Tempest was retained by Fannie May to service and maintain the ammonia refrigeration system used by Fannie May for the operation of freezers and cooler units used for the storage of food and perishable items. According to the amended complaint, Tempest employees came to the property in response to an after-hours alarm. Continental Casualty alleges that the actions or inaction of Tempest employees caused an explosion due to the ammonia levels at the property, which resulted in the fire at issue.

         Continental Casualty asserts negligence claims against all defendants and further asserts breach of contract claims against Equity and Tempest. Equity, in turn, filed a third-party complaint against a number of entities, including Fannie May. Equity alleges that Fannie May was contractually responsible for maintaining the sprinkler system. In addition, Equity claims that a provision the parties' lease agreement provides that Fannie May will indemnify Equity for any damages incurred as a result of Fannie May's improper conduct. Specifically, Equity asserts claims for breach of contract, contribution pursuant to R.C. § 2307.25, contractual and common law indemnification, and “res ipsa loquitur” against Fannie May. In their answers to the amended complaint, both Tempest and Prevention Fire filed cross-claims for contribution against Fannie May on that grounds that, to the extent Tempest or Prevention Fire is found liable to Continental Casualty, Fannie May is liable for all or a portion of the damages as a result of Fannie May's own conduct.

         Fannie May now moves to dismiss the claims asserted by Equity in the third-party complaint. Fannie May also moves to dismiss the claims asserted as cross-claims by Tempest and Fire Protection. Equity and Tempest opposed the motions, but Fire Prevention did not.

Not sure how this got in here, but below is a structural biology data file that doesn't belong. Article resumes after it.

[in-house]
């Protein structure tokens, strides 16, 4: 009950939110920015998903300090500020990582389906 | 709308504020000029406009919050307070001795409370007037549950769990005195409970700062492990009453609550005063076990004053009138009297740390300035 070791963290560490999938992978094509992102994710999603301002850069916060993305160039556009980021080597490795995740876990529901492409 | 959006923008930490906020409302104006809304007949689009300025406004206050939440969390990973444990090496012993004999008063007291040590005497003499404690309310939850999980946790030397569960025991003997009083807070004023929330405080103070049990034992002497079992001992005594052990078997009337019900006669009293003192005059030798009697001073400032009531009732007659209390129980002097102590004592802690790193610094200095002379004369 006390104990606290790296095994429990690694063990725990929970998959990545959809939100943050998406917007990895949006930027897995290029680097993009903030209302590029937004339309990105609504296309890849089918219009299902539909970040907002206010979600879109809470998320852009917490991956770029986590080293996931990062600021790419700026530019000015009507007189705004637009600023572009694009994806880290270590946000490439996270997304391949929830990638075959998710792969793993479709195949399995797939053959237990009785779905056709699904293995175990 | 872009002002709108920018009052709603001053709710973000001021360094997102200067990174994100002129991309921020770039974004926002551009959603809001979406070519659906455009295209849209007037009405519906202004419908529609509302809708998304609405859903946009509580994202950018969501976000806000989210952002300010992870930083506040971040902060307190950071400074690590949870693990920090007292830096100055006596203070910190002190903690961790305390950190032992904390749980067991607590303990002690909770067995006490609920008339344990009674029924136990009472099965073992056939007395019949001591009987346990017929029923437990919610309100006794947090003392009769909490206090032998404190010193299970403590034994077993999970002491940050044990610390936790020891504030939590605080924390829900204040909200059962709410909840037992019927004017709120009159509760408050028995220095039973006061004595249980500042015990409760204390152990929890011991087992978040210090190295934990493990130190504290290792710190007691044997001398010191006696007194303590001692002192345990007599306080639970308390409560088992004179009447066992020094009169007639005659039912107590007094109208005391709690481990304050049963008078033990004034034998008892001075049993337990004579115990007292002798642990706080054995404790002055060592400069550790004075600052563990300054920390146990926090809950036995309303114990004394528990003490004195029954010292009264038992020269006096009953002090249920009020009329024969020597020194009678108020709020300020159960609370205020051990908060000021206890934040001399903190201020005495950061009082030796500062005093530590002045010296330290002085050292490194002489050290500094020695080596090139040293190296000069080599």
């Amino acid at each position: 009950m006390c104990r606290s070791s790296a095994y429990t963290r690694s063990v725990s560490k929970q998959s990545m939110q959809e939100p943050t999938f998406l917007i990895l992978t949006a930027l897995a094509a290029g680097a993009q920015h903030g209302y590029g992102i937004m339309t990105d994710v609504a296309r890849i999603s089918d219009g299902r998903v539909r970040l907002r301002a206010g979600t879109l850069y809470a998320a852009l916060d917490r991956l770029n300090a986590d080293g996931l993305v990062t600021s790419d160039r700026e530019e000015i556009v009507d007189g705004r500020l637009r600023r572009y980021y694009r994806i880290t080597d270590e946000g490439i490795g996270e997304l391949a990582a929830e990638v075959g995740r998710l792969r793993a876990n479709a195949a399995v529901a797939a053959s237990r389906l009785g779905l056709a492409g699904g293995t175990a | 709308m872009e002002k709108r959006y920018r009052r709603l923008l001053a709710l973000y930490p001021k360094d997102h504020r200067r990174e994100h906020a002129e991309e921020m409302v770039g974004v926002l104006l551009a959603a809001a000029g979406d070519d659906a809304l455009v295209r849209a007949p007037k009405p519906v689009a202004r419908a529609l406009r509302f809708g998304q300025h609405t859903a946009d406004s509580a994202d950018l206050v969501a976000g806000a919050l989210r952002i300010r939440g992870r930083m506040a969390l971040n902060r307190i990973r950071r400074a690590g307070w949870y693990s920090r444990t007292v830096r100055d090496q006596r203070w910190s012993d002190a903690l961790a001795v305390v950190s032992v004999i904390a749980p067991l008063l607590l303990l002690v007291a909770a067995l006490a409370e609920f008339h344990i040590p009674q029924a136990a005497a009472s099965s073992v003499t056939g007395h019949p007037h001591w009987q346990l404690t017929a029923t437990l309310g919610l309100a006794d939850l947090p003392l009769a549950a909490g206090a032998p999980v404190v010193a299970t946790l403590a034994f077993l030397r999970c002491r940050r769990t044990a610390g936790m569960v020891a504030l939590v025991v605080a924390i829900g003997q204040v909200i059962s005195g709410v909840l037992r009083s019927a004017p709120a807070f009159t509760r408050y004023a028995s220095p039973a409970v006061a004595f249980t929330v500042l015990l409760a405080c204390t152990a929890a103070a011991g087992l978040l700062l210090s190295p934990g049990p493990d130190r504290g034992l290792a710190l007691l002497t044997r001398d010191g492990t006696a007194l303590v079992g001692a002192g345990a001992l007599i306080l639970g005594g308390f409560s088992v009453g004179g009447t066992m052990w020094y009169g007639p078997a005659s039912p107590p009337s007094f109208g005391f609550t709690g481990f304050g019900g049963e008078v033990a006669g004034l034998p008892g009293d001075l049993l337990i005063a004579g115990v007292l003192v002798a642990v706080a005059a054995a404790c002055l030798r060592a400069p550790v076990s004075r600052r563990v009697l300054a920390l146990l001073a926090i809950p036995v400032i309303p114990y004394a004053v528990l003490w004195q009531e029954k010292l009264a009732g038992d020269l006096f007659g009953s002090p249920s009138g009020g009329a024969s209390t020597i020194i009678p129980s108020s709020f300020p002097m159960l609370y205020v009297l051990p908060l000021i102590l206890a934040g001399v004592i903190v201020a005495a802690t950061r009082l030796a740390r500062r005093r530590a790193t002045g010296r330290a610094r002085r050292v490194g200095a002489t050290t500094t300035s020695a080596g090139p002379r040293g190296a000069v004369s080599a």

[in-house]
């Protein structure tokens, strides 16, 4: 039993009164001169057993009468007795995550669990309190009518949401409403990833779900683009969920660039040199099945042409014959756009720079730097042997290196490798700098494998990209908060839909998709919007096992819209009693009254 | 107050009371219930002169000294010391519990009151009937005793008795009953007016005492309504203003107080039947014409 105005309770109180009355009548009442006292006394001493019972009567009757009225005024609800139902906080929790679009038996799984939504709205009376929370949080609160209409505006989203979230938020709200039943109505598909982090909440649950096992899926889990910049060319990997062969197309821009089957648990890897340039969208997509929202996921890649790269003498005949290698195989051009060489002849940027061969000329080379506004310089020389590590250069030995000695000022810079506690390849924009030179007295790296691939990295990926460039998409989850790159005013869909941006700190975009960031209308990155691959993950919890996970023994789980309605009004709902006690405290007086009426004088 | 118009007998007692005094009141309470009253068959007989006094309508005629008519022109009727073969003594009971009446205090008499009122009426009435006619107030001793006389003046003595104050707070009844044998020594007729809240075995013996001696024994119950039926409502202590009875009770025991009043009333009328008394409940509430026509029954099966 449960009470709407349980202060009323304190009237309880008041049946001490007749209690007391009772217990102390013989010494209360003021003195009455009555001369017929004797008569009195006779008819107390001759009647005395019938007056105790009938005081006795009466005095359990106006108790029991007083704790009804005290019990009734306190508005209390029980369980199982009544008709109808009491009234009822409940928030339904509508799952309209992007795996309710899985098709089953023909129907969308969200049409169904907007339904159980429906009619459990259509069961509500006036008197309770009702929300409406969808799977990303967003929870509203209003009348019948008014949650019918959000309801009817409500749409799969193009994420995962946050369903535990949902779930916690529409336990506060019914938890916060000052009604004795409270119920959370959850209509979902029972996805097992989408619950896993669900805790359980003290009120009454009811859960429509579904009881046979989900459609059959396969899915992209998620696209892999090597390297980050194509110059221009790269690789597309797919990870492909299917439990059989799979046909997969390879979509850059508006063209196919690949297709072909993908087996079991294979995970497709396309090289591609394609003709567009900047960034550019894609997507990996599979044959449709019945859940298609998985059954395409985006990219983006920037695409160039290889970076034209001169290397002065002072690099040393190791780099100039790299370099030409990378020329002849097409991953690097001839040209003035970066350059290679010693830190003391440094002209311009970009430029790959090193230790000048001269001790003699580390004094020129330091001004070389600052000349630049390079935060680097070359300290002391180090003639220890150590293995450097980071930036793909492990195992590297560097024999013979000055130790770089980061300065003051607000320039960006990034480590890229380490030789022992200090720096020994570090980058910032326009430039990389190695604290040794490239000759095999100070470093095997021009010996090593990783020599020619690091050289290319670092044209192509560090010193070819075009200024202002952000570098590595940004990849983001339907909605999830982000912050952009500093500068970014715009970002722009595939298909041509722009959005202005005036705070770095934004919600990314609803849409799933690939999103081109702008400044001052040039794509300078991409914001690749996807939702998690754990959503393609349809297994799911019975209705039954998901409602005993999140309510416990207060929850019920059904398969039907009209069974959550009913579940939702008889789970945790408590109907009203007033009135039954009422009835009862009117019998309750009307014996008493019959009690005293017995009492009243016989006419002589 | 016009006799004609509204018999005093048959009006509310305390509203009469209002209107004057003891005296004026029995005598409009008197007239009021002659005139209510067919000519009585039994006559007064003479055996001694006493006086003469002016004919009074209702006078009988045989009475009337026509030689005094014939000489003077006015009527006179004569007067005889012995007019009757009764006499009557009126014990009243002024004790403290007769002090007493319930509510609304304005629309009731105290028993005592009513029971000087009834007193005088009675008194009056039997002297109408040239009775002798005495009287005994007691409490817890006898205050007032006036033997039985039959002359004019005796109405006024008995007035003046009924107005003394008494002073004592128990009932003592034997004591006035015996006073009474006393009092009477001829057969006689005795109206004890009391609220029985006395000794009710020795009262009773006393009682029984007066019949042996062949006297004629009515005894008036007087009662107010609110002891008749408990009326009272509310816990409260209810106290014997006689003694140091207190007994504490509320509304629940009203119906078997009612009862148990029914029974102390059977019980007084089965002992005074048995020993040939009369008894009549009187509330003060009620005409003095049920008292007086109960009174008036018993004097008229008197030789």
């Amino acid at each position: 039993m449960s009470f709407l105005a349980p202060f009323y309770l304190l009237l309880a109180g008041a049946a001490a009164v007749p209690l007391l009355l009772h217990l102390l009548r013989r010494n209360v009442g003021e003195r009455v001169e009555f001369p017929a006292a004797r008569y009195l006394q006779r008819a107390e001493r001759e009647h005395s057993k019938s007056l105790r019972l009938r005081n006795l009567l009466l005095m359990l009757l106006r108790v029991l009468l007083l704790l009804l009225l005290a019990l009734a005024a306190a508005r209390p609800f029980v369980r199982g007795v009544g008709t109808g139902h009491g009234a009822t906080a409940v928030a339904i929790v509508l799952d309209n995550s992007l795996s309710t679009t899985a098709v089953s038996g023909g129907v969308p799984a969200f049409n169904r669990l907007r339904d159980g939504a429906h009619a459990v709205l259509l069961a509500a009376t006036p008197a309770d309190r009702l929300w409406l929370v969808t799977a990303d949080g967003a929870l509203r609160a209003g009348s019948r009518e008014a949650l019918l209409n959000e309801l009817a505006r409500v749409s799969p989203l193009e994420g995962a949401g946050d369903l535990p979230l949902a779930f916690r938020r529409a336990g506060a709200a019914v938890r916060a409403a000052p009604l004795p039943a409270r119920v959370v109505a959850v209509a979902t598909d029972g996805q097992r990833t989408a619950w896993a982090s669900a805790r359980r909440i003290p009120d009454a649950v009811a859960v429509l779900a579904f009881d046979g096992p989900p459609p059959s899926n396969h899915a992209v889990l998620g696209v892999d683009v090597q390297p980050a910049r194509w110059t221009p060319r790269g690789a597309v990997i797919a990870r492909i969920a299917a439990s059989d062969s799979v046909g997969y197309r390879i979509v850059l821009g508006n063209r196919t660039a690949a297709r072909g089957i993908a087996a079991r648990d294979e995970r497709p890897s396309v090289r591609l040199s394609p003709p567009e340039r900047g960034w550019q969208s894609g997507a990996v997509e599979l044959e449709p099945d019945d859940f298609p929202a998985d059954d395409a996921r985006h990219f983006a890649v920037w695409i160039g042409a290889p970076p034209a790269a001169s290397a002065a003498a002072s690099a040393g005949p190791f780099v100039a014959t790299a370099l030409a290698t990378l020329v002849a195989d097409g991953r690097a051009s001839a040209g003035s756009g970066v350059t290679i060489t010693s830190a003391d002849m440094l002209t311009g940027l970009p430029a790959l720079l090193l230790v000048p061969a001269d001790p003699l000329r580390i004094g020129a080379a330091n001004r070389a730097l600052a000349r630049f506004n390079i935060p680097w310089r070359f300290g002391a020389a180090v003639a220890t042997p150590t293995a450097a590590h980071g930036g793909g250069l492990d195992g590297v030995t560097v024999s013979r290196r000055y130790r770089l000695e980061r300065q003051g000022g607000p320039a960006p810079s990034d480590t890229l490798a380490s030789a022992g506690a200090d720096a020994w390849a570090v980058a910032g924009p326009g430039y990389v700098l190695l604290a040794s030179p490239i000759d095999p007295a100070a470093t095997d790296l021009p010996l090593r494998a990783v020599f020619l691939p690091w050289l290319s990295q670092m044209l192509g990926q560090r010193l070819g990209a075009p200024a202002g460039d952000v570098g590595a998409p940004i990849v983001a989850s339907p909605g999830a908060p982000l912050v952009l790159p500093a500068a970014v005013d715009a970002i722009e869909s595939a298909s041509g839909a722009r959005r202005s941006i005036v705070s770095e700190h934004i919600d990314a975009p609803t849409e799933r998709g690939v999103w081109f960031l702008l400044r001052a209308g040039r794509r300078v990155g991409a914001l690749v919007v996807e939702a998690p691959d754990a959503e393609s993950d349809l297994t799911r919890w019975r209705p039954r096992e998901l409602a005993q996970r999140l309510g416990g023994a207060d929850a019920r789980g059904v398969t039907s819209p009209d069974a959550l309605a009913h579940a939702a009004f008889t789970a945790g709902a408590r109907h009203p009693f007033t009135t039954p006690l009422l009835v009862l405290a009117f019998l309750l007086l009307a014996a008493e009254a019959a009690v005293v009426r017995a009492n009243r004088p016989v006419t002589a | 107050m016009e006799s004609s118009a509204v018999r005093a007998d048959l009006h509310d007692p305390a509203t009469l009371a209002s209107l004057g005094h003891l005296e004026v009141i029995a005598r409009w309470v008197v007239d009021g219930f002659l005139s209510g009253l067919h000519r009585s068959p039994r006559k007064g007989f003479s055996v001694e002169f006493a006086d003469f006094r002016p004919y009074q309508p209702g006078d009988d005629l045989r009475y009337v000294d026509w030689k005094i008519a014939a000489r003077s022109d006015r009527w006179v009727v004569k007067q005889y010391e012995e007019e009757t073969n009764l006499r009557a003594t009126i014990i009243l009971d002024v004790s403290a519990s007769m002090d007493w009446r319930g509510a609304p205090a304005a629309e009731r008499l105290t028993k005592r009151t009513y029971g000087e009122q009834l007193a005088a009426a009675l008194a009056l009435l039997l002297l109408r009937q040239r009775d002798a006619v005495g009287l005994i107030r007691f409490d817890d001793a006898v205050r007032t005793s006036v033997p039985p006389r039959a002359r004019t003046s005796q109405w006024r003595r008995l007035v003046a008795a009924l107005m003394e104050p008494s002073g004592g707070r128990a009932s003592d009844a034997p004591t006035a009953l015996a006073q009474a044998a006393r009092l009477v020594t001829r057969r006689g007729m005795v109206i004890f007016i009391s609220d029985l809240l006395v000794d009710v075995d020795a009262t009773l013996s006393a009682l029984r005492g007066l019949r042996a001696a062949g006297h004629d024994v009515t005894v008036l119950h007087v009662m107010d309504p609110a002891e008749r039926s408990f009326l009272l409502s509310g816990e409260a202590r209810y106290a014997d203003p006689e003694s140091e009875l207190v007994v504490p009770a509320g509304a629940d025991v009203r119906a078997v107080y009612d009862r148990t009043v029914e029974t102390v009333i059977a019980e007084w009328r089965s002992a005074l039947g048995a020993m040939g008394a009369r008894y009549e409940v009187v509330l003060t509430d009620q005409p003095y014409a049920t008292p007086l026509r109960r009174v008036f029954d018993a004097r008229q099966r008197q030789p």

STANDARD OF REVIEW

         When considering a motion to dismiss pursuant to Rule 12(b)(6) of the Federal Rules of Civil Procedure, the allegations of the complaint must be taken as true and construed liberally in favor of the plaintiff. Lawrence v. Chancery Court of Tenn., 188 F.3d 687, 691 (6th Cir. 1999). Notice pleading requires only that the defendant be given “fair notice of what the plaintiff's claim is and the grounds upon which it rests.” Conley, 355 U.S. at 47. However, the complaint must set forth “more than the bare assertion of legal conclusions.” Allard v. Weitzman (In Re DeLorean Motor Co.), 991 F.2d 1236, 1240 (6th Cir. 1993). Legal conclusions and unwarranted factual inferences are not accepted as true, nor are mere conclusions afforded liberal Rule 12(b)(6) review. Fingers v. Jackson-Madison County General Hospital District, 101 F.3d 702 (6th Cir. Nov. 21, 1996), unpublished. Dismissal is proper if the complaint lacks an allegation regarding a required element necessary to obtain relief. Craighead v. E.F. Hutton & Co., 899 F.2d 485, 489-490 (6th Cir. 1990).

         In addition, a claimant must provide “enough facts to state a claim to relief that is plausible on its face.” Bell Atlantic Corp. v. Twombly, 550 U.S. 544, 569 (2007). A pleading that offers “labels and conclusions” or “a formulaic recitation of the elements of a cause of action will not do.” Ashcroft v. Iqbal, 129 S.Ct. 1937, 1955 (2009). Nor does a complaint ...